Luke Edward Wright

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For the English cricketer, see Luke Wright (cricketer).
Luke Edward Wright
Luke Edward Wright.jpg
43rd United States Secretary of War
In office
July 1, 1908 – March 11, 1909
President Theodore Roosevelt
Preceded by William Howard Taft
Succeeded by Jacob M. Dickinson
First United States Ambassador to Japan
In office
May 26, 1906 – August 13, 1907
President Theodore Roosevelt
Preceded by Lloyd Carpenter Griscom, Envoy to Japan
Succeeded by Thomas J. O'Brien
Second Civil Governor of the Philippines
In office
February 1, 1904 – April 1, 1906
Preceded by William Howard Taft
Succeeded by Henry Clay Ide
Personal details
Born (1846-08-29)August 29, 1846
Giles County, Tennessee, U.S.
Died November 17, 1922(1922-11-17) (aged 76)
Memphis, Tennessee, U.S.
Political party Democrat[1]

Republican

Spouse(s) Katherine Semmes Wright
Alma mater University of Mississippi
Profession Public Servant
Military service
Allegiance  Confederate States of America
Service/branch  Confederate States Army
Rank Confederate States of America Second Lieutenant.png Second Lieutenant
Battles/wars American Civil War

Luke Edward Wright (August 29, 1846 – November 17, 1922) was a United States political figure. He served as Governor-General of the Philippines between 1904 and 1906 and also as Secretary of War from 1908 to 1909.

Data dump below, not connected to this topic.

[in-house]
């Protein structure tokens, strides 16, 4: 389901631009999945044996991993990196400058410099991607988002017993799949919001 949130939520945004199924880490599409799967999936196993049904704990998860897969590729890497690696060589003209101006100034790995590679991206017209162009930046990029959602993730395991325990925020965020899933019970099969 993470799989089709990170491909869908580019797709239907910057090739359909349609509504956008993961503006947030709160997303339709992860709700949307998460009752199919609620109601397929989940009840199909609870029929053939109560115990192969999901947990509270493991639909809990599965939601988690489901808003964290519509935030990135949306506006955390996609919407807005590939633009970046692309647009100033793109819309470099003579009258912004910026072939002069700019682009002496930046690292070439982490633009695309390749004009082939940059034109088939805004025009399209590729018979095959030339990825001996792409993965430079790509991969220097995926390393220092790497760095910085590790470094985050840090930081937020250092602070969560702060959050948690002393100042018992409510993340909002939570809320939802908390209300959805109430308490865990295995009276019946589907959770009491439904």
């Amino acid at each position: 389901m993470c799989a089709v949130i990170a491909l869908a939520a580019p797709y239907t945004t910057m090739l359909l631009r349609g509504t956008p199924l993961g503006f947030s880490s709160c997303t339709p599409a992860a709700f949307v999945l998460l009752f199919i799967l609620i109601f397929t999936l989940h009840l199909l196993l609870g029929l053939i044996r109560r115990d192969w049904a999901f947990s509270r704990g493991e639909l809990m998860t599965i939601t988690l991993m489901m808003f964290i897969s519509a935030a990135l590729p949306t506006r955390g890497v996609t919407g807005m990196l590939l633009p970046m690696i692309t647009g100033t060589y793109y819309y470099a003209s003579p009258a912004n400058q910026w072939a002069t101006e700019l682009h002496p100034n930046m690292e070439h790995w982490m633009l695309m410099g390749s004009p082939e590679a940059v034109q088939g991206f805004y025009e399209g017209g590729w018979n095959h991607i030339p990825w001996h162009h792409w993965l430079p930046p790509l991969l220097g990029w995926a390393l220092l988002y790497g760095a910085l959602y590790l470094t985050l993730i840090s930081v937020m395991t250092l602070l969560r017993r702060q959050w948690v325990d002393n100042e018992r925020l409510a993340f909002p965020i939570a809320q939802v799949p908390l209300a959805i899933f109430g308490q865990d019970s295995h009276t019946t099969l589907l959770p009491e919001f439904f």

Biography[edit]

Wright was born in Giles County, Tennessee and moved with his family to Memphis in 1850. He attended the public schools, and enlisted at fifteen in the Confederate Army with Company G of the 154th Senior Tennessee Infantry Regiment during the American Civil War. In 1863, Wright was cited for bravery under fire in the Battle of Murfreesboro and was promoted to second lieutenant. After the Civil War, Wright attended the University of Mississippi from 1867 to 1868, but did not graduate. He married Katherine Semmes in 1868.

After studying law in his father’s office, Wright was admitted to the bar and entered into practice in Memphis. For eight years, he served as Tennessee Attorney General, and was instrumental in establishing a relief committee during an epidemic of yellow fever in 1878. In 1900, Wright was a member of the second Philippine Commission and was appointed vice-governor of the Philippines in 1901. Wright became full Governor-General of the Philippines in 1904 and continued in that office until 1906. From 1906 to 1907, Wright served as the first full United States Ambassador to Japan.

From July 1, 1908 to March 1, 1909, Wright served as United States Secretary of War under President Theodore Roosevelt. He stressed actions to eliminate unfit officers and sought to take advantage of aviation technology. He served less than a year before resigning. He returned to private life and died in Memphis in 1922.

Legacy[edit]

The "Pool of Pines", better known as Wright Park in Baguio City, Philippines was named after Governor Luke E. Wright, the architect of this long, shallow reflecting pool. A street in Dumaguete City in Negros Oriental province is named after him.

References[edit]

  1. ^ "Mr. Wilson's Cabinet: Will Be Sagacious Men, but Not Political Experts". November 7, 1912. Retrieved 2013-02-06. 

External links[edit]

Government offices
Preceded by
William Howard Taft
U.S. Secretary of War
Served under: Theodore Roosevelt

1908–1909
Succeeded by
Jacob M. Dickinson
Preceded by
William Howard Taft
Civil Governor of the Philippines
February 1, 1904–April 1, 1906
Succeeded by
Henry Clay Ide
Diplomatic posts
Preceded by
Lloyd Carpenter Griscom
Envoy to Japan
United States Ambassador to Japan
1906–1907
Succeeded by
Thomas J. O'Brien